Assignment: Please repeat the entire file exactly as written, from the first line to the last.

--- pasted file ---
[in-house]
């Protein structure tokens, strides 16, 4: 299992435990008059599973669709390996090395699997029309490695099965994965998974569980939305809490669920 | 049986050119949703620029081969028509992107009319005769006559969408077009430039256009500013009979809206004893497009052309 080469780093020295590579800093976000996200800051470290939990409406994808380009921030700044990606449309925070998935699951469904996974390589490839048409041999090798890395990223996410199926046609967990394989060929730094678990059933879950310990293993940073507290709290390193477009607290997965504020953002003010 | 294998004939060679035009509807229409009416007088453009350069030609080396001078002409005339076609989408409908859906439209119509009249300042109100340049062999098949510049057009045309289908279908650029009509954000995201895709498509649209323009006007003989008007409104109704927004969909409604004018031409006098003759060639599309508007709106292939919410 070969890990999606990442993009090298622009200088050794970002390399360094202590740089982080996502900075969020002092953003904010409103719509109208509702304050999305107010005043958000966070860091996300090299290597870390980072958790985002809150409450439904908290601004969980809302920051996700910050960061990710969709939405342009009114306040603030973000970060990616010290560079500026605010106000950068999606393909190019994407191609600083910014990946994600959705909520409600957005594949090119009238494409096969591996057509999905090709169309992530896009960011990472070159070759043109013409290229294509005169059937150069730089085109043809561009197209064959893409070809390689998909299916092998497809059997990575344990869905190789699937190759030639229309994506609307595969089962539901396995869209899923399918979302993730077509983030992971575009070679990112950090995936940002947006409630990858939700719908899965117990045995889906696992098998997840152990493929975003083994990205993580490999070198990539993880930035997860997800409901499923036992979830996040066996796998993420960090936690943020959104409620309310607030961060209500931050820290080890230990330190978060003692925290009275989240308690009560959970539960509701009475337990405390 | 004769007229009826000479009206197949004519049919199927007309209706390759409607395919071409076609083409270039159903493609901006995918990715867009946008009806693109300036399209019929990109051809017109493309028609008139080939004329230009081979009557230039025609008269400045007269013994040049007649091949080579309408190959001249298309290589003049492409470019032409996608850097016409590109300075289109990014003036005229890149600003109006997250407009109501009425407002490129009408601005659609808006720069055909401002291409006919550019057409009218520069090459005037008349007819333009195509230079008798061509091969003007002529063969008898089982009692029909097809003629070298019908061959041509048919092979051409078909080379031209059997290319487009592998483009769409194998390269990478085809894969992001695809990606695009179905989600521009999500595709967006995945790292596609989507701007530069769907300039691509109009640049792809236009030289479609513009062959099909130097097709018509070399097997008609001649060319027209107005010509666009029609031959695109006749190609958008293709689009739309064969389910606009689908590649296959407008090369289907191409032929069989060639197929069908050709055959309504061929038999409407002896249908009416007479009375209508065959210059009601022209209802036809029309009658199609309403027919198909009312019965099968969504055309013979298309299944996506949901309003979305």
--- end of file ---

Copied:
[in-house]
């Protein structure tokens, strides 16, 4: 299992435990008059599973669709390996090395699997029309490695099965994965998974569980939305809490669920 | 049986050119949703620029081969028509992107009319005769006559969408077009430039256009500013009979809206004893497009052309 080469780093020295590579800093976000996200800051470290939990409406994808380009921030700044990606449309925070998935699951469904996974390589490839048409041999090798890395990223996410199926046609967990394989060929730094678990059933879950310990293993940073507290709290390193477009607290997965504020953002003010 | 294998004939060679035009509807229409009416007088453009350069030609080396001078002409005339076609989408409908859906439209119509009249300042109100340049062999098949510049057009045309289908279908650029009509954000995201895709498509649209323009006007003989008007409104109704927004969909409604004018031409006098003759060639599309508007709106292939919410 070969890990999606990442993009090298622009200088050794970002390399360094202590740089982080996502900075969020002092953003904010409103719509109208509702304050999305107010005043958000966070860091996300090299290597870390980072958790985002809150409450439904908290601004969980809302920051996700910050960061990710969709939405342009009114306040603030973000970060990616010290560079500026605010106000950068999606393909190019994407191609600083910014990946994600959705909520409600957005594949090119009238494409096969591996057509999905090709169309992530896009960011990472070159070759043109013409290229294509005169059937150069730089085109043809561009197209064959893409070809390689998909299916092998497809059997990575344990869905190789699937190759030639229309994506609307595969089962539901396995869209899923399918979302993730077509983030992971575009070679990112950090995936940002947006409630990858939700719908899965117990045995889906696992098998997840152990493929975003083994990205993580490999070198990539993880930035997860997800409901499923036992979830996040066996796998993420960090936690943020959104409620309310607030961060209500931050820290080890230990330190978060003692925290009275989240308690009560959970539960509701009475337990405390 | 004769007229009826000479009206197949004519049919199927007309209706390759409607395919071409076609083409270039159903493609901006995918990715867009946008009806693109300036399209019929990109051809017109493309028609008139080939004329230009081979009557230039025609008269400045007269013994040049007649091949080579309408190959001249298309290589003049492409470019032409996608850097016409590109300075289109990014003036005229890149600003109006997250407009109501009425407002490129009408601005659609808006720069055909401002291409006919550019057409009218520069090459005037008349007819333009195509230079008798061509091969003007002529063969008898089982009692029909097809003629070298019908061959041509048919092979051409078909080379031209059997290319487009592998483009769409194998390269990478085809894969992001695809990606695009179905989600521009999500595709967006995945790292596609989507701007530069769907300039691509109009640049792809236009030289479609513009062959099909130097097709018509070399097997008609001649060319027209107005010509666009029609031959695109006749190609958008293709689009739309064969389910606009689908590649296959407008090369289907191409032929069989060639197929069908050709055959309504061929038999409407002896249908009416007479009375209508065959210059009601022209209802036809029309009658199609309403027919198909009312019965099968969504055309013979298309299944996506949901309003979305």